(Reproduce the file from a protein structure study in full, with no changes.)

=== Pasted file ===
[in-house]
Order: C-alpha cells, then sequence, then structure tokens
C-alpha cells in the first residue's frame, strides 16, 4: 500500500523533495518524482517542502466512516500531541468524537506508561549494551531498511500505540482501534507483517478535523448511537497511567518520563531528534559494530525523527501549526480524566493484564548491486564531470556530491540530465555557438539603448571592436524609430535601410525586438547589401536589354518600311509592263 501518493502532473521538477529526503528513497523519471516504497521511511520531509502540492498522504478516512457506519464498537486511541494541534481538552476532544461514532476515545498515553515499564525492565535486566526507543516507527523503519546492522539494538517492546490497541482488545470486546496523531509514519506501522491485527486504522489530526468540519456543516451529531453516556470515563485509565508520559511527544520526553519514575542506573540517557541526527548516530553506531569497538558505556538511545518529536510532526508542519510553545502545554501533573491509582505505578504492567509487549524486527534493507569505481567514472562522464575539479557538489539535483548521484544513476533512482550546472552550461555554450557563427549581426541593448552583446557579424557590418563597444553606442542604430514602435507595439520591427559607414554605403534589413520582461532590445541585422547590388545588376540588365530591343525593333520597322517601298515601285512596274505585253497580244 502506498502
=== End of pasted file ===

[in-house]
Order: C-alpha cells, then sequence, then structure tokens
C-alpha cells in the first residue's frame, strides 16, 4: 500500500523533495518524482517542502466512516500531541468524537506508561549494551531498511500505540482501534507483517478535523448511537497511567518520563531528534559494530525523527501549526480524566493484564548491486564531470556530491540530465555557438539603448571592436524609430535601410525586438547589401536589354518600311509592263 501518493502532473521538477529526503528513497523519471516504497521511511520531509502540492498522504478516512457506519464498537486511541494541534481538552476532544461514532476515545498515553515499564525492565535486566526507543516507527523503519546492522539494538517492546490497541482488545470486546496523531509514519506501522491485527486504522489530526468540519456543516451529531453516556470515563485509565508520559511527544520526553519514575542506573540517557541526527548516530553506531569497538558505556538511545518529536510532526508542519510553545502545554501533573491509582505505578504492567509487549524486527534493507569505481567514472562522464575539479557538489539535483548521484544513476533512482550546472552550461555554450557563427549581426541593448552583446557579424557590418563597444553606442542604430514602435507595439520591427559607414554605403534589413520582461532590445541585422547590388545588376540588365530591343525593333520597322517601298515601285512596274505585253497580244 502506498502